Our politics could be about to get really interesting.
Today's business section of the Sunday Telegraph has a hit piece against Jeremy Corbyn, alleging 'Corbyn's policies would reduce Britain to 'Zimbabwe-style ruin'. So far, so standard. But the detail is what makes Peter Spence's article worth reading and re-reading. The title of the online version indicates the underlying nature of the subject matter 'Jeremy Corbyn's 'People's QE' would force Britain into three-year battle with the EU'
After getting in the immediate dig that Corbyn would turn Britain into Zimbabwe, Spence writes:
"Key parts of the Labour leadership frontrunner's plans would fall foul of EU laws intended to avoid runaway inflation, and consign the UK to a three year legal battle with the European Court of Justice"
So, vote Corbyn, vote for what is being styled as 'People's quantitative easing' - and get the European Court of Justice. That is not acceptable. The economic policy of the UK - whether free market, socialist or a thousand shades in-between, is a matter for you and me as British citizens. Not judges overseas.
Rather than focus on the political nature of what he has just outlined, Spence turns to the economic consequences (as you might perhaps expect in the business pages). Economist Tony Yates, and Bank of England Governor Mark Carney are wheeled out to predict the descending of plague and pestilence upon us all. Several paragraphs through, Peter Spence gets political again:
"Mr Corbyn's proposals would clash with Article 123 of the Lisbon Treaty. which forbids central banks from printing money to finance government spending. Lawyers warned that a lengthy fight with the EU would be a certainty, and could mean that infrastructure projects end up incomplete."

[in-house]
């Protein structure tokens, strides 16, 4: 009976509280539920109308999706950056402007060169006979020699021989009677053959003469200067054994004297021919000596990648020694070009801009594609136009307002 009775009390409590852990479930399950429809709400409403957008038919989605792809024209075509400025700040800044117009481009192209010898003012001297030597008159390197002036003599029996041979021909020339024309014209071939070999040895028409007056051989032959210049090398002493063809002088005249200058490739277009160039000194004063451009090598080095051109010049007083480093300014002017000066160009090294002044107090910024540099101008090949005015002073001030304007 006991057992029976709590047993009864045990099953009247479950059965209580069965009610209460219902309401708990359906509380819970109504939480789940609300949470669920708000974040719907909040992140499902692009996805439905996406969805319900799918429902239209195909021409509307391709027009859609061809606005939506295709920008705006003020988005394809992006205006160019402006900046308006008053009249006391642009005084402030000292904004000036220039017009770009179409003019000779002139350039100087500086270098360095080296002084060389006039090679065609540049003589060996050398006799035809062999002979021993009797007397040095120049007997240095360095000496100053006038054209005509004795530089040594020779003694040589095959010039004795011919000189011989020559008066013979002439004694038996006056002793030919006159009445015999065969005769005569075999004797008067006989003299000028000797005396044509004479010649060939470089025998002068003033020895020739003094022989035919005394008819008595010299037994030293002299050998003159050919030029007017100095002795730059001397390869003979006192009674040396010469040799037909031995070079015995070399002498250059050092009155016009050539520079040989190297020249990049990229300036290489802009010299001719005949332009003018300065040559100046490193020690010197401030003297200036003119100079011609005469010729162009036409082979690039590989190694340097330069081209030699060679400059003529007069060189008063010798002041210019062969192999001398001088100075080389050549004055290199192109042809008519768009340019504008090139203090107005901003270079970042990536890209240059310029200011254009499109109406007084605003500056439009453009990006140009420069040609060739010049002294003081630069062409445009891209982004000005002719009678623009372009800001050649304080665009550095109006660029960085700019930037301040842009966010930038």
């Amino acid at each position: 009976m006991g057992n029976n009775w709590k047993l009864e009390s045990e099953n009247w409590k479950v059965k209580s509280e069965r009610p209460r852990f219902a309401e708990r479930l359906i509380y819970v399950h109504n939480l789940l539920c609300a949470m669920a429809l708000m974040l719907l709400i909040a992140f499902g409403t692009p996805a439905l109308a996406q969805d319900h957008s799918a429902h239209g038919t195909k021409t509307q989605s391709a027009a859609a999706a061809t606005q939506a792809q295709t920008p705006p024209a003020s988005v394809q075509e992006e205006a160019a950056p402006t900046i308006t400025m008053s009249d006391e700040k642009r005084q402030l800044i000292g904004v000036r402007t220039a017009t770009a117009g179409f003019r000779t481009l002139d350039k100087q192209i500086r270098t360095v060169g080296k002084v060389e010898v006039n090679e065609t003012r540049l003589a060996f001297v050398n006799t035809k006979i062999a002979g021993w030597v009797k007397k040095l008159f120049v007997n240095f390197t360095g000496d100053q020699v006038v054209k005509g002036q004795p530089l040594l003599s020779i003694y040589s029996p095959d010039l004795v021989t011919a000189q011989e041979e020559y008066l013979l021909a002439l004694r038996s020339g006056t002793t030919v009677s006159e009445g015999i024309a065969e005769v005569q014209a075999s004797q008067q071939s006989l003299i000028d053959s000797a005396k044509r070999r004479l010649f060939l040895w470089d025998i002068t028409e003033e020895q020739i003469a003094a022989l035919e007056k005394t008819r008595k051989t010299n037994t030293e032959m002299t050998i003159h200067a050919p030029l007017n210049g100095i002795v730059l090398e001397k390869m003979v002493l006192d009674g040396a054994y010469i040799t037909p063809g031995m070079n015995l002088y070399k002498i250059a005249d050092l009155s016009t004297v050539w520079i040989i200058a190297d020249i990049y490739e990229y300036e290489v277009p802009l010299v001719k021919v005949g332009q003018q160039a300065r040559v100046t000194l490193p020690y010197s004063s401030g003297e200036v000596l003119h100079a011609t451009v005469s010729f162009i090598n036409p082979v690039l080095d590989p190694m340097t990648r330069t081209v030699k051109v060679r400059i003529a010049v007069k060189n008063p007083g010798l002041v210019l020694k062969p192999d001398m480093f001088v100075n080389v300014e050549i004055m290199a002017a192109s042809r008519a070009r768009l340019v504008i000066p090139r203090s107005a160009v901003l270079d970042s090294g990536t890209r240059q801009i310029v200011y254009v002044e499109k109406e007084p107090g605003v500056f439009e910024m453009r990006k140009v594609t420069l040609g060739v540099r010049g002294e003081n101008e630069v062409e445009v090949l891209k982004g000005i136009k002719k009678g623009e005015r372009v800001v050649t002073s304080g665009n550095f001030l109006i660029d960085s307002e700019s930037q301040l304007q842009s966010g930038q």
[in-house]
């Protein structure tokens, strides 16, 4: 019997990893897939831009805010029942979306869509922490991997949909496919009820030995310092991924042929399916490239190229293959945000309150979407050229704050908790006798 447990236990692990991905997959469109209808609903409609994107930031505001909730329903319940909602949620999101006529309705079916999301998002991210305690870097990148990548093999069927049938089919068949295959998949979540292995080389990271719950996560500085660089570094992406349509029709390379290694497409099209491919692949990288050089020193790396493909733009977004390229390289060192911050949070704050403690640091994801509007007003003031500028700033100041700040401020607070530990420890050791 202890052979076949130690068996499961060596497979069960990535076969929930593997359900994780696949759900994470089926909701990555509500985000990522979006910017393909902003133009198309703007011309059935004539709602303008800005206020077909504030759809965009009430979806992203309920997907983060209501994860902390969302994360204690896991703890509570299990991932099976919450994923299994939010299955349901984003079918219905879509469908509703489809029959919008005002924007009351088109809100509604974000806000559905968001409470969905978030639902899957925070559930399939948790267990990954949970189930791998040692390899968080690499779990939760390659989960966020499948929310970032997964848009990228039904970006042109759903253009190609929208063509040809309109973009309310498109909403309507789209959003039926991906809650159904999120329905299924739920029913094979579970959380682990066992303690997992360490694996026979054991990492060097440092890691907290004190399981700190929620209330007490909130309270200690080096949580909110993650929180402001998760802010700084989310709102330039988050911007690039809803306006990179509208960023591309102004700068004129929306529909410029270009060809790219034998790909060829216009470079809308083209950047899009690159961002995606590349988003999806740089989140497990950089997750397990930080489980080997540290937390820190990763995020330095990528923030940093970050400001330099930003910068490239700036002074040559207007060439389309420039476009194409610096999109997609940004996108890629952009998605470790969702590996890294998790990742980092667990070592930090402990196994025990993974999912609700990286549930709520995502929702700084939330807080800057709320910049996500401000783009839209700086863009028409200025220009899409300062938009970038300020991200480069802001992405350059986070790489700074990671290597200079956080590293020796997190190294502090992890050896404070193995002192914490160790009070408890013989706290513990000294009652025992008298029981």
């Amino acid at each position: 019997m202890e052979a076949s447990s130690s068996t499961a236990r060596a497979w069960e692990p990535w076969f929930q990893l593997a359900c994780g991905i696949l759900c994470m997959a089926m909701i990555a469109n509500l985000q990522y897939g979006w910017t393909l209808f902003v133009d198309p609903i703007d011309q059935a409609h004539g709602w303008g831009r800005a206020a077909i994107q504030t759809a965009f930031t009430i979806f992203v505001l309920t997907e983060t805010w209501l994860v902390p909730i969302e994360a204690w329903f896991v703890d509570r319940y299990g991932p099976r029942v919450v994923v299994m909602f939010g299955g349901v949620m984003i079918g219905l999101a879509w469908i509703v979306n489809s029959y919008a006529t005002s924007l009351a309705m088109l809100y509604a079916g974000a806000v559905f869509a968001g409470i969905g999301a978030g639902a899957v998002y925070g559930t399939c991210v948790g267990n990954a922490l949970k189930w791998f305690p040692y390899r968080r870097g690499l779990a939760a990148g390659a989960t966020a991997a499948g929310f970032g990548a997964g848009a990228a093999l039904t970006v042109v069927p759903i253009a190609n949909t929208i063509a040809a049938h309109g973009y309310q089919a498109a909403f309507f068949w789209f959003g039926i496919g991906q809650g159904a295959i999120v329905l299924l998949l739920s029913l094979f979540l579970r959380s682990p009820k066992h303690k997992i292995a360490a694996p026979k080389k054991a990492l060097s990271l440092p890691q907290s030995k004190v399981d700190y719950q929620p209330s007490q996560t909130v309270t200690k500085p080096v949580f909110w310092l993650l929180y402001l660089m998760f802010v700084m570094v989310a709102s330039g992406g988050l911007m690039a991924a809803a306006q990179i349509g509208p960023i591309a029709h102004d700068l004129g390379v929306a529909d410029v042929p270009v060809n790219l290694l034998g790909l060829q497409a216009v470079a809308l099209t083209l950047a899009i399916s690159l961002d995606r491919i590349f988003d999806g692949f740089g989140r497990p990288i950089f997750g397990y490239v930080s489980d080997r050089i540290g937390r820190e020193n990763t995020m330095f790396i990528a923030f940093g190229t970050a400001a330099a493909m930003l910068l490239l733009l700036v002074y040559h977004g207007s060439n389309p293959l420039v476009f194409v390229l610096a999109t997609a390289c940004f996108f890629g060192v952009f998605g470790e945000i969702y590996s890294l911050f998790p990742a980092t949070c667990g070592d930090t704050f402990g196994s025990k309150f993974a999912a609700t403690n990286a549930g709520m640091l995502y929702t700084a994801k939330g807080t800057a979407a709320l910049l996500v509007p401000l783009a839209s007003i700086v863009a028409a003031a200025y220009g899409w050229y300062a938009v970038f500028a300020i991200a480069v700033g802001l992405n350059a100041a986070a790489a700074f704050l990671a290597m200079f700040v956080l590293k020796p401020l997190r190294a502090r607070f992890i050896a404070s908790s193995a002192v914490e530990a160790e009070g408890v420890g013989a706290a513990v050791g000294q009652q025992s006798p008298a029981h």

Long term tax campaigner Richard Murphy of Tax Research LLP has emerged as somewhat of a guru in recent months on the issue of taxation, and a potential change of economic direction under Mr Corbyn. I do know that some of those behind Notes from the Borderland magazine, who worked with Mr Murphy in the past on the issue of the UK's tax havens, were less than impressed with him, a matter which I am sure NFB will turn to on another occasion. On 'people's quantitative easing', Spence declares:
"Richard Murphy, named as the architect of People's QE, said that some fiddle would be required to get round Article 123."
Syriza tried that type of approach. Brussels said no. And were prepared to destroy Greece in the process. For Corbyn's policies to have a chance of implementation, Britain would either have to leave the European Union, or negotiate some special dispensation to be allowed to develop truly independent economic policies. How likely is that?
If you are wondering why Nigel Farage and UKIP have avoided the Conservative and New Labour attacks on Jeremy Corbyn, it is for a simple reason. You can't have socialism, and the EU. You can't for that matter have capitalism. Only corporatism. And the more Corbyn's supporters learn that, the more people will be questioning exactly what Britain is committed to in the European Union. Many will then be voting No in the forthcoming EU referendum.